According to the link I have attached below, there are 18 active volcanoes located in the Atlantic Ocean. Not all have been named. Some of the 18 are entirely under water. Like volcanoes found in other areas of the world, they tend to be found where the tectonic plates of the Earth's crust are being pulled apart.
Tristan de Cunha is an island, shield volcano located in the southern Atlantic about midway between the southern tip of Africa and the country of Argentina in South America. A shield volcano is one whose lava has flowed mostly in a low, flat manner, so that it is wide, and not very tall. Tristan de Cunha has several cones and vents. Its last eruption happened in 1961.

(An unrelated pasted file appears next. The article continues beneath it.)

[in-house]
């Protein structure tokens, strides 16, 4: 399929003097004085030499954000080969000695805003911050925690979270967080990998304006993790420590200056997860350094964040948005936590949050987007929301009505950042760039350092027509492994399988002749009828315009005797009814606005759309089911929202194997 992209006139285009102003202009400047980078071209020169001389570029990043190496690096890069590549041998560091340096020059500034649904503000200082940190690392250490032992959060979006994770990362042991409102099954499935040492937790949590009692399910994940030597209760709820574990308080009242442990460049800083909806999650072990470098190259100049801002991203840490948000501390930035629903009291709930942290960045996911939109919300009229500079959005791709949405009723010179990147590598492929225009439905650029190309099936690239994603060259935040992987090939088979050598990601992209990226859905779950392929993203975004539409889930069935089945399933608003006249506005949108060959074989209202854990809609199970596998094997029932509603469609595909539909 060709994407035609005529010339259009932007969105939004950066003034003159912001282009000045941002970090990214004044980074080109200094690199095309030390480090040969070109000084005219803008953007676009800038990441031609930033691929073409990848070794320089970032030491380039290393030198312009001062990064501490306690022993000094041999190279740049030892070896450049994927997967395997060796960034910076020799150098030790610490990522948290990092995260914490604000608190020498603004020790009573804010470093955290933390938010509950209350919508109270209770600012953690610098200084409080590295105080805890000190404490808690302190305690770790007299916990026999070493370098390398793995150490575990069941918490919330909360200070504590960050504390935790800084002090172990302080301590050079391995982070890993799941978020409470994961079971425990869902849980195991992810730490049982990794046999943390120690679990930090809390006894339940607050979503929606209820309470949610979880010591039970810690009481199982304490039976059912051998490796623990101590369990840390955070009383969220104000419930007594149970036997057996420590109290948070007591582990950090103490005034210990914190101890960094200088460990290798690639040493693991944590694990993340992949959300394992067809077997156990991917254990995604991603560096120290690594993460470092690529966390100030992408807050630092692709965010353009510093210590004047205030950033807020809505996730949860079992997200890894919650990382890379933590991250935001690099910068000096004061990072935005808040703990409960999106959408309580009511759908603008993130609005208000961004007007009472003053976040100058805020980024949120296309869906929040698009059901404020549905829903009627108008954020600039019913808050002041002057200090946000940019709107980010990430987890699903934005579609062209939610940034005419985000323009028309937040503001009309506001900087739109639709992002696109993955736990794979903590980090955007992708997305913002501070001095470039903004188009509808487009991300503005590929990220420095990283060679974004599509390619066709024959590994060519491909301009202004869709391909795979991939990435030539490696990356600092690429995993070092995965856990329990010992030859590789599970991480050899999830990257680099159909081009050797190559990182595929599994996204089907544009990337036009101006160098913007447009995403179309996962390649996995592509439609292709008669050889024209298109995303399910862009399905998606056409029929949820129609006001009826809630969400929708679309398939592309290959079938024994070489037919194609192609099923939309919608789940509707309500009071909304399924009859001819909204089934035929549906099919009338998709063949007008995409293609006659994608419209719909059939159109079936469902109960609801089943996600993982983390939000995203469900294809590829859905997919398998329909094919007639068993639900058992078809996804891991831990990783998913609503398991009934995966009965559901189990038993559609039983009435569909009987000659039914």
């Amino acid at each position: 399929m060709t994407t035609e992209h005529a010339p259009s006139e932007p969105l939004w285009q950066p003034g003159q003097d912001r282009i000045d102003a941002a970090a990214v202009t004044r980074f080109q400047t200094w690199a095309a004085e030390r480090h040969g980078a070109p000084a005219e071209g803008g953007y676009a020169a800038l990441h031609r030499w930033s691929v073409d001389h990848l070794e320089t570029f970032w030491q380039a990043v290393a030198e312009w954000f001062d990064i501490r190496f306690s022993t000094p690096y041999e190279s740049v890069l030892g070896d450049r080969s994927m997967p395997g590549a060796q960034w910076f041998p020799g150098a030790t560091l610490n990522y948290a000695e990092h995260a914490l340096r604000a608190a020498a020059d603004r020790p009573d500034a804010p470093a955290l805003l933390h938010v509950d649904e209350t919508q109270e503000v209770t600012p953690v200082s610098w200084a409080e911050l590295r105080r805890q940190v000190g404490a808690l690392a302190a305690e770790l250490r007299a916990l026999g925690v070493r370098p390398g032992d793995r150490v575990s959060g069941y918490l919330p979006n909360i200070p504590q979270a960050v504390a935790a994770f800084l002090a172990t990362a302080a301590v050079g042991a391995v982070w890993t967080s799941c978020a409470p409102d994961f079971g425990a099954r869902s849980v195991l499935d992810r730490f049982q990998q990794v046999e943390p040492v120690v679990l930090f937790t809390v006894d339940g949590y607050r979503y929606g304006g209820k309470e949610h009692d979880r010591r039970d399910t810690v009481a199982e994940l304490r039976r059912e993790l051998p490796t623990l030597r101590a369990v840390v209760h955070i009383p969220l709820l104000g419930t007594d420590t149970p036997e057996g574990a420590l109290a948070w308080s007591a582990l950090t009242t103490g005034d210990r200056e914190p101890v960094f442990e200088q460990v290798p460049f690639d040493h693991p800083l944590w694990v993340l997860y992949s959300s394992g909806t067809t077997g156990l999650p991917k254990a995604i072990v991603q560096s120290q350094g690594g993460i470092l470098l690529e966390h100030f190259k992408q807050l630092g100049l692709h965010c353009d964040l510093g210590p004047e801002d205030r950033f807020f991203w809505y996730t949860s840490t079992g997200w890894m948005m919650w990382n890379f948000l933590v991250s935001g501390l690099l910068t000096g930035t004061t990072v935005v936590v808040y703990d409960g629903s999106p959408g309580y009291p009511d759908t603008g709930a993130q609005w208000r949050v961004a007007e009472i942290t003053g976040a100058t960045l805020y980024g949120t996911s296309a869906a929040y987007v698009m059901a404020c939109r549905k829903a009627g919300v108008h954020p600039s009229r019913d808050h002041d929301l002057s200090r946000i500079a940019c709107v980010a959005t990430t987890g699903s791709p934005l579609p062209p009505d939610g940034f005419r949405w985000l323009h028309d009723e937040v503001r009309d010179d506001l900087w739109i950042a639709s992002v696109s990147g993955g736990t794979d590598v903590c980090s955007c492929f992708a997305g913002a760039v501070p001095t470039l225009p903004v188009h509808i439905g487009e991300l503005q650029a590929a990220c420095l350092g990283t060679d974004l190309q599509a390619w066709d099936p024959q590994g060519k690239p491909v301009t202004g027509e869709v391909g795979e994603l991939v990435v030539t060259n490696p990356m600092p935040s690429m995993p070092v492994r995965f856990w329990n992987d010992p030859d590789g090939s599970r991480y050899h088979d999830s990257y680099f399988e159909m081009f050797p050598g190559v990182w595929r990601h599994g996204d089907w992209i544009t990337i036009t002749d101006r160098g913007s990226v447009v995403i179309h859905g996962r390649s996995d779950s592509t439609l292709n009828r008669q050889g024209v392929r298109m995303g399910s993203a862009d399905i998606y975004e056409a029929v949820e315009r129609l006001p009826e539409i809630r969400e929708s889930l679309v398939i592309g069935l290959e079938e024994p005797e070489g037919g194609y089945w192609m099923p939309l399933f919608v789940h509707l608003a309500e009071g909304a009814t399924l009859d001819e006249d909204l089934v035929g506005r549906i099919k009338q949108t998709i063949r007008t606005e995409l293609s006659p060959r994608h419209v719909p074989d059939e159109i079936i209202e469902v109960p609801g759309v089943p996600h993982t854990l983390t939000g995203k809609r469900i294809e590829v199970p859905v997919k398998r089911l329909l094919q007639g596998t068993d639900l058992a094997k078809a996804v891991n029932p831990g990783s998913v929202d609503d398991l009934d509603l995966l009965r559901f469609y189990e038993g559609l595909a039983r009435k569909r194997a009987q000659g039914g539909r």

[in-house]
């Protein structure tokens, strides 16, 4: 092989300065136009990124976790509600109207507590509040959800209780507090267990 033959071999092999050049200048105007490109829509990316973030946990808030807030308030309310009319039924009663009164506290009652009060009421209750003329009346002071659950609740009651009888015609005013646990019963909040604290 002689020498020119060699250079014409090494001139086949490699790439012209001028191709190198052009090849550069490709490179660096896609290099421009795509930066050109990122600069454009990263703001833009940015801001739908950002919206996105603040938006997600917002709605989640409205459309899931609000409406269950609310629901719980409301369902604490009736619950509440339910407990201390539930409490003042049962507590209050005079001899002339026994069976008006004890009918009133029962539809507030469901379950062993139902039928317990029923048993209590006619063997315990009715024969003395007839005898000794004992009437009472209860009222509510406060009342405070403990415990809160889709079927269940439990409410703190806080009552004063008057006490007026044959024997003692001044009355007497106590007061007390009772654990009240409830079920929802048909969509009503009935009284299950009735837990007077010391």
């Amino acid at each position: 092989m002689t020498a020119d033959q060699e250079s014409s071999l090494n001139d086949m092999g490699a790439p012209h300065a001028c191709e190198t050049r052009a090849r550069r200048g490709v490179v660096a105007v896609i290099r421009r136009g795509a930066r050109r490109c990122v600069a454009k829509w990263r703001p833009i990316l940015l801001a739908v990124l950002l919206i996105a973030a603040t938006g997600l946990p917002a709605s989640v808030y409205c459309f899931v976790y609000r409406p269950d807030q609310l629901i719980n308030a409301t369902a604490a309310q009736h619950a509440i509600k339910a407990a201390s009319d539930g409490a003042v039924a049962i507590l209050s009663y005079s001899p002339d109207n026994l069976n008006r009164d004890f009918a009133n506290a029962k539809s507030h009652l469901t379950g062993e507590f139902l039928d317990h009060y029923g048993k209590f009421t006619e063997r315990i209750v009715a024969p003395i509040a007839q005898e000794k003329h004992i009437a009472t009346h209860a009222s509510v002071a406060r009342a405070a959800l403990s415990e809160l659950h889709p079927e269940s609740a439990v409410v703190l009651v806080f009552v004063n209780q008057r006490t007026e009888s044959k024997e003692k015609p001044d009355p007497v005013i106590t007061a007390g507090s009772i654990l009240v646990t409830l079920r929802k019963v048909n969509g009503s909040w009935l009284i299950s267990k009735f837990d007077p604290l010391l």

Another volcano in the Atlantic that has a name is Ascension Island. It is north of Tristan de Cunha, about halfway between the countries of Brazil (South America) and Angola (Africa). It has many cones and domes, and is the tip of a volcano that rises from the bottom of the ocean, making it a stratovolcano. This type of volcano has lava that is thicker and slower moving than the more liquid type that formed Tristan de Cunha. This is one reason why it rises so high--the lava tends to cool before it has a chance to flow further out and flatten, so it makes a higher cone. It is considered active, although no eruptions have occurred since its discovery on Ascension Day in 1501.
The link I have provided below lists all the active Atlantic volcanoes.